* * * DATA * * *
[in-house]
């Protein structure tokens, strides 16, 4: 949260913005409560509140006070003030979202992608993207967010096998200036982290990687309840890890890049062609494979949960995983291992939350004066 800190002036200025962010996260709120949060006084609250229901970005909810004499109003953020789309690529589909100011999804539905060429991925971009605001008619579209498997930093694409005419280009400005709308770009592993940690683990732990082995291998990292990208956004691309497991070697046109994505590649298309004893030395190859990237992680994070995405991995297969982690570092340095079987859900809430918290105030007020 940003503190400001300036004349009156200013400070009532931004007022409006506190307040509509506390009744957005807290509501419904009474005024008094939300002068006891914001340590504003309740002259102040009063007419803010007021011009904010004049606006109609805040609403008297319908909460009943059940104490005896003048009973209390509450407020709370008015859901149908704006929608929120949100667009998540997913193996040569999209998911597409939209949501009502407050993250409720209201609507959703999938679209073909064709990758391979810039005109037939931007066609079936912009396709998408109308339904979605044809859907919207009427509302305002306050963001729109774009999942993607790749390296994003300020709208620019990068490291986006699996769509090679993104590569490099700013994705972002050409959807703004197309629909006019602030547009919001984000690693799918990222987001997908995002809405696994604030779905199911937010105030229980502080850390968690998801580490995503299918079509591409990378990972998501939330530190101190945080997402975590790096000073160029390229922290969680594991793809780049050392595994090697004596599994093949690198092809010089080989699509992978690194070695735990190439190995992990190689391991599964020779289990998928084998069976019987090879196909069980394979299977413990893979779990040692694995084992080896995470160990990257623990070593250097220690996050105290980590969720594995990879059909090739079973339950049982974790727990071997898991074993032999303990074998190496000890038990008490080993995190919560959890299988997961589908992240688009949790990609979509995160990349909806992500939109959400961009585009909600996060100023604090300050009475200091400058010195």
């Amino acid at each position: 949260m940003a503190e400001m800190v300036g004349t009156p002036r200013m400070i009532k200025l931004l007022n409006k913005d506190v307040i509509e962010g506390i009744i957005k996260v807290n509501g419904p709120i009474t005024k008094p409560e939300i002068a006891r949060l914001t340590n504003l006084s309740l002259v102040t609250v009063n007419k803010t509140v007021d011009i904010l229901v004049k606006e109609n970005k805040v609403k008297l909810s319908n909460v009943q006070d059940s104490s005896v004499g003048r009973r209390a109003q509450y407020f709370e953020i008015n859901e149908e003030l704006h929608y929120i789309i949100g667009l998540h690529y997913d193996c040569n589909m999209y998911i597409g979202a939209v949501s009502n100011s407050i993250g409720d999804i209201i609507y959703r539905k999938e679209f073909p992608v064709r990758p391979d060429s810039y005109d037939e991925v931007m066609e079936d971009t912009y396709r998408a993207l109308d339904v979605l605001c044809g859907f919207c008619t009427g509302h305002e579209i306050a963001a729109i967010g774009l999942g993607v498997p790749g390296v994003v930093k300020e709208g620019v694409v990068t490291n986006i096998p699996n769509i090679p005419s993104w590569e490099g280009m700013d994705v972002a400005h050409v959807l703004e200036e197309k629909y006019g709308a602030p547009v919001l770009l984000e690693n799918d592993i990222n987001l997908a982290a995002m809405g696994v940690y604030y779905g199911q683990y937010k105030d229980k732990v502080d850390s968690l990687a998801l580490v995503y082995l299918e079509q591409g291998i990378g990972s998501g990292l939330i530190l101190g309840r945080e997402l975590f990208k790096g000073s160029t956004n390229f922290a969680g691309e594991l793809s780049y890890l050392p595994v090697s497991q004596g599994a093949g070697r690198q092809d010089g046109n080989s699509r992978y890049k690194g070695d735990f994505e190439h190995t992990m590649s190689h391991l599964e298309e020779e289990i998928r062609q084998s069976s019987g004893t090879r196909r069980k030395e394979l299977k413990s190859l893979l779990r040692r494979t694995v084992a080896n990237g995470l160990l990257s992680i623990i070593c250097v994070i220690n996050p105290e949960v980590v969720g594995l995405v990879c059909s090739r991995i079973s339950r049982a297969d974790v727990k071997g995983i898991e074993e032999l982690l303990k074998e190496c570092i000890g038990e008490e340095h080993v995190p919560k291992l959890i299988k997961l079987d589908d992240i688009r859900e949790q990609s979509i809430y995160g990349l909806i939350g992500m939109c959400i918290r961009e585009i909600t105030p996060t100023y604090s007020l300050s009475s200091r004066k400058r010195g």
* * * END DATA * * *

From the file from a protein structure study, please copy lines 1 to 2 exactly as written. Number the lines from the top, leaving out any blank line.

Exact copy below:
[in-house]
């Protein structure tokens, strides 16, 4: 949260913005409560509140006070003030979202992608993207967010096998200036982290990687309840890890890049062609494979949960995983291992939350004066 800190002036200025962010996260709120949060006084609250229901970005909810004499109003953020789309690529589909100011999804539905060429991925971009605001008619579209498997930093694409005419280009400005709308770009592993940690683990732990082995291998990292990208956004691309497991070697046109994505590649298309004893030395190859990237992680994070995405991995297969982690570092340095079987859900809430918290105030007020 940003503190400001300036004349009156200013400070009532931004007022409006506190307040509509506390009744957005807290509501419904009474005024008094939300002068006891914001340590504003309740002259102040009063007419803010007021011009904010004049606006109609805040609403008297319908909460009943059940104490005896003048009973209390509450407020709370008015859901149908704006929608929120949100667009998540997913193996040569999209998911597409939209949501009502407050993250409720209201609507959703999938679209073909064709990758391979810039005109037939931007066609079936912009396709998408109308339904979605044809859907919207009427509302305002306050963001729109774009999942993607790749390296994003300020709208620019990068490291986006699996769509090679993104590569490099700013994705972002050409959807703004197309629909006019602030547009919001984000690693799918990222987001997908995002809405696994604030779905199911937010105030229980502080850390968690998801580490995503299918079509591409990378990972998501939330530190101190945080997402975590790096000073160029390229922290969680594991793809780049050392595994090697004596599994093949690198092809010089080989699509992978690194070695735990190439190995992990190689391991599964020779289990998928084998069976019987090879196909069980394979299977413990893979779990040692694995084992080896995470160990990257623990070593250097220690996050105290980590969720594995990879059909090739079973339950049982974790727990071997898991074993032999303990074998190496000890038990008490080993995190919560959890299988997961589908992240688009949790990609979509995160990349909806992500939109959400961009585009909600996060100023604090300050009475200091400058010195």